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Pin Photodiode for Optical Communication Applications

IP.com Disclosure Number: IPCOM000050964D
Original Publication Date: 1982-Dec-01
Included in the Prior Art Database: 2005-Feb-10
Document File: 2 page(s) / 56K

Publishing Venue

IBM

Related People

Balliet, L: AUTHOR [+2]

Abstract

Fig. 1 shows a light receiving/transducing circuit, for converting light signals into corresponding electrical output signals, which uses a PIN photodiode of the form shown in Fig. 2 in association with a feedback resistor R(f). The predominant noise source in this circuit is the feed-back resistor. A less "noisy" circuit arrangement is shown in Fig. 4. This circuit arrangement uses the modified PIN photodiode structure shown in Fig. 3.

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Pin Photodiode for Optical Communication Applications

Fig. 1 shows a light receiving/transducing circuit, for converting light signals into corresponding electrical output signals, which uses a PIN photodiode of the form shown in Fig. 2 in association with a feedback resistor R(f). The predominant noise source in this circuit is the feed-back resistor. A less "noisy" circuit arrangement is shown in Fig. 4. This circuit arrangement uses the modified PIN photodiode structure shown in Fig. 3.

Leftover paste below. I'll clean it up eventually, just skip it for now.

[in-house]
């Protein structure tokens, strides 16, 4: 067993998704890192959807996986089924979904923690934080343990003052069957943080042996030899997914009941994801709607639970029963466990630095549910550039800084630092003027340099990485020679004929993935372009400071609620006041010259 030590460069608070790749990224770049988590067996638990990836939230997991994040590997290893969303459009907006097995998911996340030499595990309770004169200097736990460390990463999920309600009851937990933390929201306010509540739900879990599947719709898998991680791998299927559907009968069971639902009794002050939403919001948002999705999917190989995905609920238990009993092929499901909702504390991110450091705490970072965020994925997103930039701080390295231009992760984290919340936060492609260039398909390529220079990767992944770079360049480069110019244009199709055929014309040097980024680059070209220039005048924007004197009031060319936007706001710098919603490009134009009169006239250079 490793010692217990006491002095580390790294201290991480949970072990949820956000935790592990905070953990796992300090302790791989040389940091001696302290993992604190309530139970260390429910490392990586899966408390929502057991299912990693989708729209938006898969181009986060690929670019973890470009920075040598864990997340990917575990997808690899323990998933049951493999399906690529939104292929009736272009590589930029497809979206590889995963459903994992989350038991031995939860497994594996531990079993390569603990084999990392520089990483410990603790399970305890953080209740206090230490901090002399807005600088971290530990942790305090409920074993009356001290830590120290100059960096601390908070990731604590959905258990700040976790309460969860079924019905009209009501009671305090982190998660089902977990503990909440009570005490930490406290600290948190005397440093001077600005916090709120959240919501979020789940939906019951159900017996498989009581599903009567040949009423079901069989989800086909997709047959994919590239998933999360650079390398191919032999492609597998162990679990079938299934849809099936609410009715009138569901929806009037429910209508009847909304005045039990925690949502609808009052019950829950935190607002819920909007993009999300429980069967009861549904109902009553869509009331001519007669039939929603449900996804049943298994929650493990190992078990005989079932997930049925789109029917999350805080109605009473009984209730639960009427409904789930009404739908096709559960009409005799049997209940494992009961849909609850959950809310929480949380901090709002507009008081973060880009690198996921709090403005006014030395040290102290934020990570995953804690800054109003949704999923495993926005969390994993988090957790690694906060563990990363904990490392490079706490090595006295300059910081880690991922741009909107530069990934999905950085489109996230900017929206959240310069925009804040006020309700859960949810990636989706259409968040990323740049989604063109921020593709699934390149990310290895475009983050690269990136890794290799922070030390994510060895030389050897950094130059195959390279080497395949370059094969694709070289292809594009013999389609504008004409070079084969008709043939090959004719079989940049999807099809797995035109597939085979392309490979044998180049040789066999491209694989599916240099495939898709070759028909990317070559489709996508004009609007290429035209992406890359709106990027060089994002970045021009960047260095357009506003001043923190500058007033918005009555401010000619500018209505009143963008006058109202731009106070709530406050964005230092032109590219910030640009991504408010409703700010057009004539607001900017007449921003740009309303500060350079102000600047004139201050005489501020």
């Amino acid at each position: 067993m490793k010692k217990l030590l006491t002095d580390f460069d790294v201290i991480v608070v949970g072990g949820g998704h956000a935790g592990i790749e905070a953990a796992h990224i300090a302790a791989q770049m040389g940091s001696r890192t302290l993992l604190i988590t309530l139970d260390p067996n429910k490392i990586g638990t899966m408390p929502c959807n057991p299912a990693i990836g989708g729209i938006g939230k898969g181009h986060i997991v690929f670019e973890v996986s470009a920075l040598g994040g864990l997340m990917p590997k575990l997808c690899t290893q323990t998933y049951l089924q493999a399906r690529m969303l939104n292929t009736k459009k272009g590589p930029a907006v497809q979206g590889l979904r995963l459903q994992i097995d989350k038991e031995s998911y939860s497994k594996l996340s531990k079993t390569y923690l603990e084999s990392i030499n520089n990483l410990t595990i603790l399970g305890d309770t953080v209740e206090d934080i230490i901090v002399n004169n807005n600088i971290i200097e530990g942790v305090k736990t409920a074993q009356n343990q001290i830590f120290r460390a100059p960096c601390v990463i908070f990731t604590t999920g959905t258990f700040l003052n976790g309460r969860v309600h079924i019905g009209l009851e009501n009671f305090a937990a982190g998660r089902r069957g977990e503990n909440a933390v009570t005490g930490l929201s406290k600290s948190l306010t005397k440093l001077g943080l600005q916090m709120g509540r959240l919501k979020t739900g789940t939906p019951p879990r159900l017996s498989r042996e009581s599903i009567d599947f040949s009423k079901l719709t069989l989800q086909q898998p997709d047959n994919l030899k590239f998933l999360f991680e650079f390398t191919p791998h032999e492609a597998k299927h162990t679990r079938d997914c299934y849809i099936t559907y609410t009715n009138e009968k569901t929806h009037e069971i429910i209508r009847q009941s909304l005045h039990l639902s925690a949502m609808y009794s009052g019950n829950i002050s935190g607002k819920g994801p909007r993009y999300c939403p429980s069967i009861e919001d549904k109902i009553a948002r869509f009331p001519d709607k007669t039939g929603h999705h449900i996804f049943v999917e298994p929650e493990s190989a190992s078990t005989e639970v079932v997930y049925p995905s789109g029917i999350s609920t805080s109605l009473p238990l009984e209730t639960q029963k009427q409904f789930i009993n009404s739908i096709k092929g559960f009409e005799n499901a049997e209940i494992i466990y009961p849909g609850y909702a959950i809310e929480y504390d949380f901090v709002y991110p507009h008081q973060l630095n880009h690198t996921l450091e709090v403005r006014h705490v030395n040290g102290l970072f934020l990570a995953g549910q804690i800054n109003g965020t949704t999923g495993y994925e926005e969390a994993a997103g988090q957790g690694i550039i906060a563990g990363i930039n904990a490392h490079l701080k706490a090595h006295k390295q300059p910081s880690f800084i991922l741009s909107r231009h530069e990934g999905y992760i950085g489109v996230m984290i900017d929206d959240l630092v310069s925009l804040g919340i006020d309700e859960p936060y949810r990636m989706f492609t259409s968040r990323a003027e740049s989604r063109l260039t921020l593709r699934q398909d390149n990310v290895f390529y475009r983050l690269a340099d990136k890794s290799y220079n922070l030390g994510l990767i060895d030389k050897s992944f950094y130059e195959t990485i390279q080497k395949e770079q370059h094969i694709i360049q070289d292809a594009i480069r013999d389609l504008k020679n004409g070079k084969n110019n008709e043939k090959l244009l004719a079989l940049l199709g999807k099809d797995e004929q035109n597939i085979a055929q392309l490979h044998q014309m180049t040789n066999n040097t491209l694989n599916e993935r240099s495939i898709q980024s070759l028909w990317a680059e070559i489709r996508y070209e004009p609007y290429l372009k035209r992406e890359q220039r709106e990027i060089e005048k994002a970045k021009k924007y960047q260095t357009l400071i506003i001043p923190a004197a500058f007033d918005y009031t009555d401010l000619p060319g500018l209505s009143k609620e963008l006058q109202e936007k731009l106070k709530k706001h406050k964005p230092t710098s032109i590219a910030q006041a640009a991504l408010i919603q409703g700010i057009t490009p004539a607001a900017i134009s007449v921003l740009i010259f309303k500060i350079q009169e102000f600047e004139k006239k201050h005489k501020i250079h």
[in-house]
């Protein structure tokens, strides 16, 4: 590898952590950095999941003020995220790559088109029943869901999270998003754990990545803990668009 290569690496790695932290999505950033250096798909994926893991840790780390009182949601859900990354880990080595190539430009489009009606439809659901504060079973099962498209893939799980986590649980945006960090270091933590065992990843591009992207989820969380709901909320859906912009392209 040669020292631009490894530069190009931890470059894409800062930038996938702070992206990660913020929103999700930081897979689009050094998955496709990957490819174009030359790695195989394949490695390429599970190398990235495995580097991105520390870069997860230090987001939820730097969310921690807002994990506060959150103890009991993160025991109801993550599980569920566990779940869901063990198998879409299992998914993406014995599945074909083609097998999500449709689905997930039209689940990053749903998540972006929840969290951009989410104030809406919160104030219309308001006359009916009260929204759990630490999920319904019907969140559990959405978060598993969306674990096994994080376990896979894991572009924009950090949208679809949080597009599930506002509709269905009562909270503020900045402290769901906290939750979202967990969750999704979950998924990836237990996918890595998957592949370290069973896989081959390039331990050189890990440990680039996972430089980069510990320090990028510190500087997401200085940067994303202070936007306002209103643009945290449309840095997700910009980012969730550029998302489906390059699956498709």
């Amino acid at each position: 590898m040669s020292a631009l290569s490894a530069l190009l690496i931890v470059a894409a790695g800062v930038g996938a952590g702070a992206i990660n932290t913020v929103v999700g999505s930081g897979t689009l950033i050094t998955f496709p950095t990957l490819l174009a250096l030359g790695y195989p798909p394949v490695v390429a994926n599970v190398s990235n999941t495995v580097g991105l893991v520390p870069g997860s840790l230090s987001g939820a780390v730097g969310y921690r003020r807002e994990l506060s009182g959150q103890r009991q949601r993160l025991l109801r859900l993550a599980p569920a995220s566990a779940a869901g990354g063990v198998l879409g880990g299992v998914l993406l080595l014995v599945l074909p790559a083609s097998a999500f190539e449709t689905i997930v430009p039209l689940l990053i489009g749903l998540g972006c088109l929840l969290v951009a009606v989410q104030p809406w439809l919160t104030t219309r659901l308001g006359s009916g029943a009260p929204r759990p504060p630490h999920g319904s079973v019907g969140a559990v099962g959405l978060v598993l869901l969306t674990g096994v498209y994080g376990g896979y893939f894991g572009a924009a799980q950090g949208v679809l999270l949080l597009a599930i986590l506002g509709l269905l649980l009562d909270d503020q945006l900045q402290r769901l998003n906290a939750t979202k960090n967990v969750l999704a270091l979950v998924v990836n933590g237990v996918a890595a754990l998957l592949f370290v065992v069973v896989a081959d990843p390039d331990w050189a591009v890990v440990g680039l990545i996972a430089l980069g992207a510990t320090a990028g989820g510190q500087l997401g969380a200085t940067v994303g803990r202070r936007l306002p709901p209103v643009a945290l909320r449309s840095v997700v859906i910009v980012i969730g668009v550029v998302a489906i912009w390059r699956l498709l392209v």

The modified photodiode structure is produced by the same process as the basic photodiode structure of Fig. 2, but differs in that it contains a split cathode which effectively forms two separate diode structures. The separate cathode portions may be designed on a customized basis with different areas, as suggested in Fig. 3, for specific circuit applications, including the specific application suggested in Fig. 4. In Fig. 4, one of the diode sections 4 is connected to a positive potential in conventional fashion, forming the equivalent of the diode circuit shown in Fig. 1, and the other sections replaces the feedback resistor R(f) in the circuit configuration of Fig. 1. By appropriate construction and sizing of the other section, the feedback path may be tailored for the desired performance. The feedback path, as shown, produces less noise. Additional feedback can be provided by introducing capacitance in parallel with the feedback diode section.

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